• What are the educational implications for students who have Microcephaly?
    • Pupils with Microcephaly can present in a very varied way.
    • The difficulties associated with Microcephaly can require various levels of support in different areas.
    • Pupils with microcephaly can present as having very different needs.
    • If asked to support a pupil with microcephaly it is important to collate a 'Pupil Profile' annotating under each key area (motor, communication, learning, strength/weaknesses etc) if the pupil has any needs that require supporting.
    • Once the pupil profile has been established – SENCO / Class teacher / Parents / Outreach Service / Health Professionals can work together to identify specific strategies that will support these needs.
  • How is Hydrocephalus caused?
    • Brain haemorrhage
    • Premature birth
    • Cysts or brain tumours
    • Spina Bifida
    • Cerebral palsy
    • and in some cases the cause is unknown.
  • What are the warning signs of a blocked shunt?
    • Sudden headaches
    • Vomiting
    • Seizures
    • Raised temperature
    • Unusual lethargy
    • Change in vision
  • What are the observable characteristics Ataxic cerebral palsy?

    Students with ataxic cerebral palsy experience a difficulty in keeping their limbs steady, called dysmetria.

    They can have an "intention tremor'', the tremor gets worse as the person's hand gets closer to the object they are trying to reach.

    Tremors also occur when an Ataxic cerebral palsy sufferer attempts actions requiring specific muscle control, such as writing.

    Difficulties with motor skills become much more pronounced the longer the person with ataxic cerebral palsy attempts motor specific tasks.

    Difficulties maintaining balance. Since balance is impaired, people with Ataxic cerebral palsy often walk with an ungainly gait, and can appear to stagger.

    Ataxic cerebral palsy affects the entire body rather than just certain limbs or muscle groups.

    The muscles of the face can be affected as well.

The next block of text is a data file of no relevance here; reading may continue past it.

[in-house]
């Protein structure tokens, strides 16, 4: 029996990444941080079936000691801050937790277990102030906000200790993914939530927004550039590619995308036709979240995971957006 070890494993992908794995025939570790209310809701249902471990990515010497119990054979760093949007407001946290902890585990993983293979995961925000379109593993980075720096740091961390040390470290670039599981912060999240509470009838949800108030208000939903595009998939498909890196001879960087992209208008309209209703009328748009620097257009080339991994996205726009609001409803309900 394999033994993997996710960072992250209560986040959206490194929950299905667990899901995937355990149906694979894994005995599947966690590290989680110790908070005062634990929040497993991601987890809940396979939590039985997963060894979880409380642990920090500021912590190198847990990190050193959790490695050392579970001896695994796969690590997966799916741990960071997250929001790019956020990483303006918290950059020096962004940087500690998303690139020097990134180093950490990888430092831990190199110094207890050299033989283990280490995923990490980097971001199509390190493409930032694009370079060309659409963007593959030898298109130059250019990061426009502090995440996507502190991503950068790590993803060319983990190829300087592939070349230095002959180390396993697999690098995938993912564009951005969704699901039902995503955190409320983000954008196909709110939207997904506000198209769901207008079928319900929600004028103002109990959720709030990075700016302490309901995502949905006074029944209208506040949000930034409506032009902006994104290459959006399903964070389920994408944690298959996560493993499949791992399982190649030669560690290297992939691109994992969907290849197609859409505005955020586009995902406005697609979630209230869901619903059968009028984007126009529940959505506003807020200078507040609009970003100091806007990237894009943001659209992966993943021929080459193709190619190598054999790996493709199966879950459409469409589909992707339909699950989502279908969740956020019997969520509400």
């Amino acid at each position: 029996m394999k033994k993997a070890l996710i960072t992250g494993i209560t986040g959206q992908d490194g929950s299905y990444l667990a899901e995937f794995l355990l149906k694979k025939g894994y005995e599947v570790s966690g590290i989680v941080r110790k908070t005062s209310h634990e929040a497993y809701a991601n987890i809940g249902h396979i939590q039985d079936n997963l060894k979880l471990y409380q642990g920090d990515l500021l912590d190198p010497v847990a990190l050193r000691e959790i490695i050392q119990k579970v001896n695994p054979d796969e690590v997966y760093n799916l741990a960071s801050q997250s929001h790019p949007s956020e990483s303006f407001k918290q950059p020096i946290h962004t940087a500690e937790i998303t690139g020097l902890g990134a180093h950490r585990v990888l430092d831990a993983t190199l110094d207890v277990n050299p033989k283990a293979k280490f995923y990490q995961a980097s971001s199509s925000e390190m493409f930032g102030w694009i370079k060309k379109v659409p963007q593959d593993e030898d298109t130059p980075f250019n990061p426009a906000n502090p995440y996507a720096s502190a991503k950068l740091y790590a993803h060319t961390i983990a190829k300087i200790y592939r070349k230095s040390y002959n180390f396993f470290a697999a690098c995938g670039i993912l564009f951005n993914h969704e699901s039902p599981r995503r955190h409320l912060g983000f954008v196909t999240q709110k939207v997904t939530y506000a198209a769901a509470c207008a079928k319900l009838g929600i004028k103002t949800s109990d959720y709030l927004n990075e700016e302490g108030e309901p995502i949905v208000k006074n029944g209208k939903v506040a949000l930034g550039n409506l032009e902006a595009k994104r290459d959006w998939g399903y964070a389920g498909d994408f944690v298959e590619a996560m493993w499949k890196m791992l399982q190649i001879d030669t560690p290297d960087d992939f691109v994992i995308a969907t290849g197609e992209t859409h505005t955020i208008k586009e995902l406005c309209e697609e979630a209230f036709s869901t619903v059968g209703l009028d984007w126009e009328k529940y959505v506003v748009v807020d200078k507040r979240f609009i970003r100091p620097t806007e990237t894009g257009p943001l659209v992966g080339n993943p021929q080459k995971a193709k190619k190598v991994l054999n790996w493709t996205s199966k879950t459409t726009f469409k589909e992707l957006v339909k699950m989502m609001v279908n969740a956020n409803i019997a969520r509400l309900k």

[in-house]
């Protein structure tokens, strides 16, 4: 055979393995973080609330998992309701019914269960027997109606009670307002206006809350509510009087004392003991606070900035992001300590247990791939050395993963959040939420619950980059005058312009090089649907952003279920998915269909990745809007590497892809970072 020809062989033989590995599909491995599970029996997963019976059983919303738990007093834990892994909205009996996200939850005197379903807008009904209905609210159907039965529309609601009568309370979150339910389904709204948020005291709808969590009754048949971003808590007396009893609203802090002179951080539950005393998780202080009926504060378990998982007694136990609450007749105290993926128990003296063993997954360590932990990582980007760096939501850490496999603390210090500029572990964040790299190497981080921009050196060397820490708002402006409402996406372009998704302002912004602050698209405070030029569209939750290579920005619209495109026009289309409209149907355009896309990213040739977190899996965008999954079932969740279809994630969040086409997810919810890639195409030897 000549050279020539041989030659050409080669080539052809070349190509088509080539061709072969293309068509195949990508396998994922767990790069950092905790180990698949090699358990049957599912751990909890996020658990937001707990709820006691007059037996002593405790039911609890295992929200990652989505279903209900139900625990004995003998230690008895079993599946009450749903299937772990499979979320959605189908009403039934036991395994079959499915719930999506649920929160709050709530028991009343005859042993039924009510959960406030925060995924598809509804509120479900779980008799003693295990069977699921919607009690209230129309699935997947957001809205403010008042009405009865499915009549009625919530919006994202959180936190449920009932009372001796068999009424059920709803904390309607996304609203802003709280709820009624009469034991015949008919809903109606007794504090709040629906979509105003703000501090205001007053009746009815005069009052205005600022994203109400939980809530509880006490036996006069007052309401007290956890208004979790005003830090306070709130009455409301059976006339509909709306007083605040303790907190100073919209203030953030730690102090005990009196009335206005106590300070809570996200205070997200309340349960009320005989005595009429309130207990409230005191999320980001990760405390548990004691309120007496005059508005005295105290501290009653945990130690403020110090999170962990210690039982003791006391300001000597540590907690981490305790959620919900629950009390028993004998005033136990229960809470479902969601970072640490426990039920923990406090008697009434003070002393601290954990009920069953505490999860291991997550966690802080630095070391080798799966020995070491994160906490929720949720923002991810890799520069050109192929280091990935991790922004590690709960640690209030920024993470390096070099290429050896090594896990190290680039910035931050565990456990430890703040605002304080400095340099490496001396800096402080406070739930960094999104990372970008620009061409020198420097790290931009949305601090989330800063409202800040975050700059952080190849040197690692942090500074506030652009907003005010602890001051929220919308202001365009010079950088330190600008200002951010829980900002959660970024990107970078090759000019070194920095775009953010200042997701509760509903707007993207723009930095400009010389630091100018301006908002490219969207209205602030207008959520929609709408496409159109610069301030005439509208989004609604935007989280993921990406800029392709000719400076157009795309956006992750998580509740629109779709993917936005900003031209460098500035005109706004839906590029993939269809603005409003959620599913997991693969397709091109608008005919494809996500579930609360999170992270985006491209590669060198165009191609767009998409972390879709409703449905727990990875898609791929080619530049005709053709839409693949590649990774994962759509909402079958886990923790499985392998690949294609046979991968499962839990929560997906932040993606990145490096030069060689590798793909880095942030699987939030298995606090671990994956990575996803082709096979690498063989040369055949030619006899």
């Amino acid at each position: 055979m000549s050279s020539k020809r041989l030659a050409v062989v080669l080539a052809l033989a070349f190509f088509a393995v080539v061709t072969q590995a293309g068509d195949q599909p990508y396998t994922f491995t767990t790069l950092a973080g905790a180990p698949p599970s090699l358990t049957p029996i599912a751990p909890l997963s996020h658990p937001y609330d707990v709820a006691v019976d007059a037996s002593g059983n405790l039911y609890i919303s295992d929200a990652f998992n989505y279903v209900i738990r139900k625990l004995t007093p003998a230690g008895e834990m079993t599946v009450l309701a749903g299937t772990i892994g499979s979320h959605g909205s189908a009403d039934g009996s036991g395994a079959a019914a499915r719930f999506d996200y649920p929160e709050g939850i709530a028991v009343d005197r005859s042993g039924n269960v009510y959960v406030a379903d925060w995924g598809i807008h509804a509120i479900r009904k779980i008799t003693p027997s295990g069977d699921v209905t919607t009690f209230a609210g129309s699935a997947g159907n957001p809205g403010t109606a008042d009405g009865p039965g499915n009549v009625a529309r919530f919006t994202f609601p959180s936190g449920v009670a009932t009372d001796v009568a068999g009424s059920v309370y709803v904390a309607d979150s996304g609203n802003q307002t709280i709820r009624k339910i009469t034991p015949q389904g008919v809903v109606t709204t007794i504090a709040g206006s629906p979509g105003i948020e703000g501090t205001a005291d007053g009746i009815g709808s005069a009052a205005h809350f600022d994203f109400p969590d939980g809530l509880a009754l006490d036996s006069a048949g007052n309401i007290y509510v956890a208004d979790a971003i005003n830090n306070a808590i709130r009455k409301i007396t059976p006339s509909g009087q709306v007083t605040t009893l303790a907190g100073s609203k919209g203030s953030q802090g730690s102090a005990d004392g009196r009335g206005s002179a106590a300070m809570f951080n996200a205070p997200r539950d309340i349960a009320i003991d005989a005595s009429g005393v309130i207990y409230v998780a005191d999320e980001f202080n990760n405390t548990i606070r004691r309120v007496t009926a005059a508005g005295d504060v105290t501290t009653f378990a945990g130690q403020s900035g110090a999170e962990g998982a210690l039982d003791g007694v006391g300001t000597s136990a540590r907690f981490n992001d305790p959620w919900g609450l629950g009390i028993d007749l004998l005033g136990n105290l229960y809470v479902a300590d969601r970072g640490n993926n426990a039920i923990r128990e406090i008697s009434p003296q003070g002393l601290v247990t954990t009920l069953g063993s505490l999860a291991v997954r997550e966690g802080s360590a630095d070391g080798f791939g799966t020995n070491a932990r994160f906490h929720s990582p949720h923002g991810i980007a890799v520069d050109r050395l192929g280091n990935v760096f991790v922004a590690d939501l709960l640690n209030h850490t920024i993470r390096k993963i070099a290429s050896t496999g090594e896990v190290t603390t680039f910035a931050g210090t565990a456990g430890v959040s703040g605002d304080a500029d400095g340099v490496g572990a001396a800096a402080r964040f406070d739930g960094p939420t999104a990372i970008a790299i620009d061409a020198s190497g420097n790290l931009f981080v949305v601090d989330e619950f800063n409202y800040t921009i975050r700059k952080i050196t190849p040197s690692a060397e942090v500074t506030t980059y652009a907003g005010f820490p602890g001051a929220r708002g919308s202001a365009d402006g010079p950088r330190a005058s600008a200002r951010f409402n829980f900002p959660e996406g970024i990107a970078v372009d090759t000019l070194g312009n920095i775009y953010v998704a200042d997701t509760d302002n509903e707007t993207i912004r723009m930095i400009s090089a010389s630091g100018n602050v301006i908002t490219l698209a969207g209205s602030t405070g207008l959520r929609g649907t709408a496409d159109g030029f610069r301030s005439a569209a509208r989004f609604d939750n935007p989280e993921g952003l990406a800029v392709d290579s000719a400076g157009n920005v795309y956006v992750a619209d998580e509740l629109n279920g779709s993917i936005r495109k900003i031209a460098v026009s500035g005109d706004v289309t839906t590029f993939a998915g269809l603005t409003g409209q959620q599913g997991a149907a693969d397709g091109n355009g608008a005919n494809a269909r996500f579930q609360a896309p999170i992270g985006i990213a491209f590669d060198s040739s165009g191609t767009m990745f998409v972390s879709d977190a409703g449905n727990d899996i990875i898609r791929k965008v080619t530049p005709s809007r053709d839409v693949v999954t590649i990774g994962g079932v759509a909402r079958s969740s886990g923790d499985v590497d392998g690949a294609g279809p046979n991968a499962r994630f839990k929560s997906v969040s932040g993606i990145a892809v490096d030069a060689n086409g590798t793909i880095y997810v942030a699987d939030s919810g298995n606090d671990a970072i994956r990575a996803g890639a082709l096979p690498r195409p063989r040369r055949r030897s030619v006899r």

The most common facial ataxic symptoms are jerky speech patterns and abnormal eye movements called nystagmus.

  • What causes talipes?
    • Positional talipes is caused by abnormal pressures compressing the foot while it's developing, as a result of its position in the womb.
    • Structural talipes is a more complex condition and probably caused by a combination of factors, such as a genetic predisposition.
    • It may also result from a condition called oligohydramnios, where there's a shortage of amniotic fluid around the baby in the womb.
    • A genetic predisposition means it tends to run in families.
    • There may be associated abnormalities elsewhere in the body, especially with the bones.
    • In 50 per cent of cases, both feet are affected.

Family Resources

Whizz Kids


Whizz-Kidz is a charity aiming to provide disabled children and young customised mobility equipment, training, advice and life skills.

This Charity provides equipment to children that is not available on the NHS. They also run Wheelchair training courses/ Mobility centres in Dagenham and Havering.

William’s Syndrome Factsheet


You can download a factsheet from this link.

It provides information relating to;

  • What is William's Syndrome?
  • Is there any treatment?
  • What is the prognosis?
  • Is there any research being under taken?
  • Links to organisations

Autism UK


Autism UK aims to provide up to date information relating to Autism focusing upon news, historical overview, research, data.